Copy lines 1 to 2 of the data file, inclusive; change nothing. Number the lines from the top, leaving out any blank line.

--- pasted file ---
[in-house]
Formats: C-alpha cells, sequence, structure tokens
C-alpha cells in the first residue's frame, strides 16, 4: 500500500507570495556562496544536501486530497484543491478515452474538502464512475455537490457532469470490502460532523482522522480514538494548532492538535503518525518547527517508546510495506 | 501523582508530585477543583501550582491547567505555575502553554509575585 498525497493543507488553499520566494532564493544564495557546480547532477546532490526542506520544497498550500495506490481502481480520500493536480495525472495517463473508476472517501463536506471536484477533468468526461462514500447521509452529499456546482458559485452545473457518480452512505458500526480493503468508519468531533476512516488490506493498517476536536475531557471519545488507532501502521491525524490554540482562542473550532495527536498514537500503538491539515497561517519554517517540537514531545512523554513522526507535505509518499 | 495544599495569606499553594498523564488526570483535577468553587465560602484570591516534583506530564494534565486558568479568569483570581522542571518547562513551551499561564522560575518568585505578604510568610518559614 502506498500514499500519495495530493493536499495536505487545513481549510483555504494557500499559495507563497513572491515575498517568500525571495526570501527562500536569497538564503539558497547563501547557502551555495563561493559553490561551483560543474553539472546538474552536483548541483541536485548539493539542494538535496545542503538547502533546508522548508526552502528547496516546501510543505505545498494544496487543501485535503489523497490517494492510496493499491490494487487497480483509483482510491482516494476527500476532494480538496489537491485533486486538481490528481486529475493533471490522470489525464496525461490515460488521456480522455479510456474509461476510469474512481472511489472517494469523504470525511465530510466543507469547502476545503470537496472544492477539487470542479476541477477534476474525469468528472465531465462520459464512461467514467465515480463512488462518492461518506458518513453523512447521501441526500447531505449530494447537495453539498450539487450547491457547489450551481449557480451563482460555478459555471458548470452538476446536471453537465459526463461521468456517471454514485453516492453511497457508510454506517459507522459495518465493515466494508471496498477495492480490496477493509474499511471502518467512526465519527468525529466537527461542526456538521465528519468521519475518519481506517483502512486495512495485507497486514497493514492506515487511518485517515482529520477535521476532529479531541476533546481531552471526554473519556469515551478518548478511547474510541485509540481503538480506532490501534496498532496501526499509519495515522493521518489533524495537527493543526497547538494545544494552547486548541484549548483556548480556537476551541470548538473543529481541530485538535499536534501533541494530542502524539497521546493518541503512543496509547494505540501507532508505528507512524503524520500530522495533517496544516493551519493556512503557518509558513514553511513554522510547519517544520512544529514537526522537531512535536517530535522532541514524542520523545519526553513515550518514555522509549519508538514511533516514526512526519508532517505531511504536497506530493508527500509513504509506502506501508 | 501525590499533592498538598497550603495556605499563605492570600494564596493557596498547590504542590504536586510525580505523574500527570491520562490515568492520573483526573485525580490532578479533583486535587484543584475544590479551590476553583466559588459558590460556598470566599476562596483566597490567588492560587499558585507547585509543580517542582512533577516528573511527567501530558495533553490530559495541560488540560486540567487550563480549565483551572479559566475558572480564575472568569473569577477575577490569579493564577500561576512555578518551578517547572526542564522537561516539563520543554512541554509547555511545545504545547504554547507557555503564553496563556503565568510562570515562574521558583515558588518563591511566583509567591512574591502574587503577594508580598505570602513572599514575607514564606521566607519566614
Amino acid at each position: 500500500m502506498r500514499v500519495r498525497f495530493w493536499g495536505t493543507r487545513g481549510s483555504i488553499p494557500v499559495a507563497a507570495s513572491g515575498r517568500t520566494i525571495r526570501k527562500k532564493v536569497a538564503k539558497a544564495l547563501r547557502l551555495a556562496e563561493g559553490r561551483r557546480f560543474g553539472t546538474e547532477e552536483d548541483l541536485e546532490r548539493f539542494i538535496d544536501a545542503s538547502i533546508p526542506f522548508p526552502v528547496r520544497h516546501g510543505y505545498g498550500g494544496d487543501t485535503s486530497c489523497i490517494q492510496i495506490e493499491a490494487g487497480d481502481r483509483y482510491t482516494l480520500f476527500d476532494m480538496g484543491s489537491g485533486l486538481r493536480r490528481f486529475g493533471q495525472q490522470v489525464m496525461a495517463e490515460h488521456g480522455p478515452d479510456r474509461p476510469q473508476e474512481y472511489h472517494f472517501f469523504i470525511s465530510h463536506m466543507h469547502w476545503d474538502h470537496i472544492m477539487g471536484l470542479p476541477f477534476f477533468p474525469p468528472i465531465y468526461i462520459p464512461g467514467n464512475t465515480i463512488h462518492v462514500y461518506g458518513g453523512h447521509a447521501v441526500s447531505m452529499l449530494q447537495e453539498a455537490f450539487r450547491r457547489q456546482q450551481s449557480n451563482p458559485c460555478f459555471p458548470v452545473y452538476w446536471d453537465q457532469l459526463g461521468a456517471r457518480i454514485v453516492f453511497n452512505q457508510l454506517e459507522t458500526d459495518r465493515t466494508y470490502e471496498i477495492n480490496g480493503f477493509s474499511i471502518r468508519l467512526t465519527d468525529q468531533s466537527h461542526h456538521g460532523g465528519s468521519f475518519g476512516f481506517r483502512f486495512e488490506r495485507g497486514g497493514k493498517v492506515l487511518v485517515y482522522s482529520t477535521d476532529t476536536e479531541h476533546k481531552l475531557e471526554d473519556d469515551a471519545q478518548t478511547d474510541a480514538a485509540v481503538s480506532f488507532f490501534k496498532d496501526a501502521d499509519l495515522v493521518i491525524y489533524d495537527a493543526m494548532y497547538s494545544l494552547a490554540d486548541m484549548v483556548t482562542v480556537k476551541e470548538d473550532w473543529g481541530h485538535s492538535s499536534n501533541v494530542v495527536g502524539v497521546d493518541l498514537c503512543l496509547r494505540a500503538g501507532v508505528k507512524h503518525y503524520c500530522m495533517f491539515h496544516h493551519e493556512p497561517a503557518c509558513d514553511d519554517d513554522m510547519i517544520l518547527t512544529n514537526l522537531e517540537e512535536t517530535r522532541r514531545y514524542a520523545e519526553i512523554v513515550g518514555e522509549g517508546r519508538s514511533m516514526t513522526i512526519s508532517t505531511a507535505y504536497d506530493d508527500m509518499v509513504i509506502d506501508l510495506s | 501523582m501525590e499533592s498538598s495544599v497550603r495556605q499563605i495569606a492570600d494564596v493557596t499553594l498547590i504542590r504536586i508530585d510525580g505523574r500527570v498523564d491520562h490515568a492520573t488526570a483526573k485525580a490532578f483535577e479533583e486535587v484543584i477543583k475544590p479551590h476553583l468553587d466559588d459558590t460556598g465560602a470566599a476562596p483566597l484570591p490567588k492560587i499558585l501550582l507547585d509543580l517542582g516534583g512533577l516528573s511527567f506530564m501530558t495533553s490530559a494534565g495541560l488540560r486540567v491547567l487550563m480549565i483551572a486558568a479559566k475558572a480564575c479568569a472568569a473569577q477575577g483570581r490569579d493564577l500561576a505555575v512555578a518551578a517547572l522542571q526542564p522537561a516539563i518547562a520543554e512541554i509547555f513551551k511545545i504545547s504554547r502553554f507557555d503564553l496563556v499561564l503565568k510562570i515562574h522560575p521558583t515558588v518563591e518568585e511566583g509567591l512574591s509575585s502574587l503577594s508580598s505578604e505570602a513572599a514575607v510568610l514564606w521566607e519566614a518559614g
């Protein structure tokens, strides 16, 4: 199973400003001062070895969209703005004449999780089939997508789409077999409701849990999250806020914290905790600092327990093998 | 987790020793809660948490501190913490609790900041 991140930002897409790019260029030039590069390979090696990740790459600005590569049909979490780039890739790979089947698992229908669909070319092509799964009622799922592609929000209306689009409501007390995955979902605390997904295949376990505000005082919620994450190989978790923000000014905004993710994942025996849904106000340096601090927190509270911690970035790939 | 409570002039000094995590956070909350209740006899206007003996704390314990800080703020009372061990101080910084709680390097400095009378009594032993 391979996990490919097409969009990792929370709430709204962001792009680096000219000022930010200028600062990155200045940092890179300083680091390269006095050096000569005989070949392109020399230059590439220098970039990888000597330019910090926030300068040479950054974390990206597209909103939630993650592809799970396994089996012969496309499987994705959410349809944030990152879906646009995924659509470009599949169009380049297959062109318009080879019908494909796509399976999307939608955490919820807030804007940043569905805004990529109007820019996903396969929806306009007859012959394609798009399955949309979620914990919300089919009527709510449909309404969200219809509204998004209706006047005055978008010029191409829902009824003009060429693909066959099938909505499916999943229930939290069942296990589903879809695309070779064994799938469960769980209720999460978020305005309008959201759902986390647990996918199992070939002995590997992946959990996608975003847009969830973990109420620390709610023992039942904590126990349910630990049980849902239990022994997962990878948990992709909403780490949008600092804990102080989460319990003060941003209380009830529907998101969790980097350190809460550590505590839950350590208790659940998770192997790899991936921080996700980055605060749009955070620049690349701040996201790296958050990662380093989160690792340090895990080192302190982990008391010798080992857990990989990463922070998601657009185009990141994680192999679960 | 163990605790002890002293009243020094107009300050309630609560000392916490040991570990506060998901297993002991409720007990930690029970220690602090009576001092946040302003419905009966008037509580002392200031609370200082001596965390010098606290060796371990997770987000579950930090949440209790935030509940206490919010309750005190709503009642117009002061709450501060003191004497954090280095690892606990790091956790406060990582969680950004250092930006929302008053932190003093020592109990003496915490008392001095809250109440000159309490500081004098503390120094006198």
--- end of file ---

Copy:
[in-house]
Formats: C-alpha cells, sequence, structure tokens